Dear Jon . . . (#14) Re: On Waste Lands of Straight People

I had not thought death had undone so many.

-T.S. Eliot

Dear Jon,

Well, I hope you had a merry Christmas time. One way to address your question is to refer you to my very early reading this year in which I made a sally into the 1700s. I read Robinson Crusoe, I read Gulliver’s Travels, I read Tristram Shandy. And the last of these showed me clearly that the madcap and what might be called ‘the experimental’ is inherent to the canon. That cray was there, all the time. You can see why both Joyce and Woolf saw much in that book. So, I don’t think my view of the canon has changed. I think, in a way, every writer has their own canon. Every book even. They all have their chosen forebears. When I think canon, I often see big thick Victorian tomes, and often have the yearning to go back to them, these books that I was particularly drawn to when I was young. Works by Dickens, Hardy, Dostoyevsky. There are feasts to be had in these books, and I read them a long time ago, and actually I think re-reading them would bring a lot of pleasure, though I struggle to find time to do that these days. It’d be a valuable experience; was it Nabokov who said that all reading is re-reading? Really what my reading does, regardless, is make me want to read more. Now admittedly, these days, that’s more likely to be a 20th century modernist (though these are just as much canon these days, right?) than a hefty Victorian paperweight, but still I think the year to come will provide opportunities to encounter both. Talking of the new year, I’m assuming you’re roundabout now peeking over the fence and thinking about future reading? When you make lists, excluding for particular purposes, what are the criteria at work in your noggin? Or maybe a better way to say it would be: what are the instincts at work in your instinct place*? Or would it? You tell me. 

Also: to rewind slightly: One thought I had while considering this capacity that literature can have in expanding empathy, and imagination is that this not only applies to others, but also to oneself. Not to be egotistic, or effusive about the modern preoccupation for self love. I am talking about the ability to imagine oneself or see oneself in the culture in which you exist. Of course, we are told that the world is swarming with gay men. They are in every novel, every TV drama, every situation comedy, every advert. They are everywhere, all the time. Inescapable. It must be so difficult for the heterosexual to cope, and tiring for the homosexual – mirrored constantly in the culture everywhere he looks. Why this request for representation? The gays are everywhere (they aren’t). Why do I have to watch/read this? (you don’t). This request for representation is essentially about this ability to imagine oneself in the world. My memories, as a kid, of seeing myself in the world in this way are scant. Glancing. I never had the luxury of any other openly gay people in my family, or in my friendship group, or in my school as a whole. It was (forgive me) a waste land of straight people.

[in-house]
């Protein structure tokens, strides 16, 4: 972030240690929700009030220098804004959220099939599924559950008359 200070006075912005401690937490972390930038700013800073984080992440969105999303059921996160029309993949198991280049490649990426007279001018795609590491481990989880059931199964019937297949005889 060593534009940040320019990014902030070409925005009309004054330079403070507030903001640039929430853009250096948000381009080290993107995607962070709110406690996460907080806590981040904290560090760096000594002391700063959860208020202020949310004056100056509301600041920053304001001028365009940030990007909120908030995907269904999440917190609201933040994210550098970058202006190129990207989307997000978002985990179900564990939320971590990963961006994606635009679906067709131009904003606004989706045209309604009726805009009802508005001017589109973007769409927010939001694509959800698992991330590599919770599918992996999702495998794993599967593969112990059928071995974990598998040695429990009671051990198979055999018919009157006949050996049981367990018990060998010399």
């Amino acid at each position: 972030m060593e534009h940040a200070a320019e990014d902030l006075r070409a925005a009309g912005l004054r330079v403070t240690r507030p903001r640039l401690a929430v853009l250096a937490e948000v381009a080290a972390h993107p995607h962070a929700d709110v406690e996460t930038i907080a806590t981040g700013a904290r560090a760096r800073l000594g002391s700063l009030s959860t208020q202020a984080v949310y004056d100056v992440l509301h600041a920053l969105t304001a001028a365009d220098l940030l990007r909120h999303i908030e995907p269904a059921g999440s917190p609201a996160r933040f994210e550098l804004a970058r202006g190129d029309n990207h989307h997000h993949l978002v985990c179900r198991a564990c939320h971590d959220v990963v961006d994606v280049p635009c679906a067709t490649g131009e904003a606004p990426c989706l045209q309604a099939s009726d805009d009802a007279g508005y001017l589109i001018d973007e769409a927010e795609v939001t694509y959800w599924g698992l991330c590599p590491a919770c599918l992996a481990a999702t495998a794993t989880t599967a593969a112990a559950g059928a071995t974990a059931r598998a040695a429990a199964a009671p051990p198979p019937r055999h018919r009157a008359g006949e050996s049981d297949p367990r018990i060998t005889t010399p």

My initial memories of seeing gay men in the culture, stepping around the question of porn, wasn’t actually through literature – to own a book with such people in it (people like myself, people who I might like like, people who might like like me) seemed unthinkable, strangely terrifying, too physical in some way. Actually these memories are watching Youtube. There’s an odd genre of Youtube video that’s simply young gay people sharing their coming out stories, even coming out to camera, or coming out on camera to unsuspecting parents. I remember watching these, over and over. The last of these, always to increased heartbeat, tensely folded hands.* 

Literature came to me after I came out. There was Forster, was Baldwin, was Burroughs, was Isherwood, was Gide, was Vidal, was Genet. The sentimental, the profound, the pornographic, the angry, the grieving – anything gay, anything man-on-man and boy meets boy. And these books are, because of when and where they were written, always simultaneously outsider books. Maybe there will always an outsider aspect to books that deal with life as lived by gay people. It’s this outsiderness I wanted to dwell on – in relation to you and the role fiction has played in your life, particularly around adolescence. These books (for you I’m thinking of American Psycho, The Beach) often engage with alienation, and I wondered if that seeing-yourself quality was something that maybe you could subscribe to? Is that something to do with empathy, even if it is a kind of self empathy or recognition? Or in these cases, even an empathy about a lack of empathy? 

Yours Almost New Yearly,

Jim

P.S. Come back from Guern-Land soon; Leamington is less fun and full without you.

*Not a euphemism. Why would it be? What?

*I really wanted to talk about Steven Pinker, The Better Angels of our Nature, the Reading Revolution and the expansion of empathy, and how maybe that's not quite happening in social media in the same way as it did with the advent of the printing press but I ran out of room and breath and words and coherent thoughts to put into words and also time I ran out of time which is a shame because I wanted to maybe think about that in relation to your earlier post and to what I said in my last post but there was no time and space to draw them together in such a way that was satisfactory or interesting and so I didn't which is shame as this post could have been interesting it could have been but wasn't as instead I wrote I had not thought death had undone so many, and went on from there.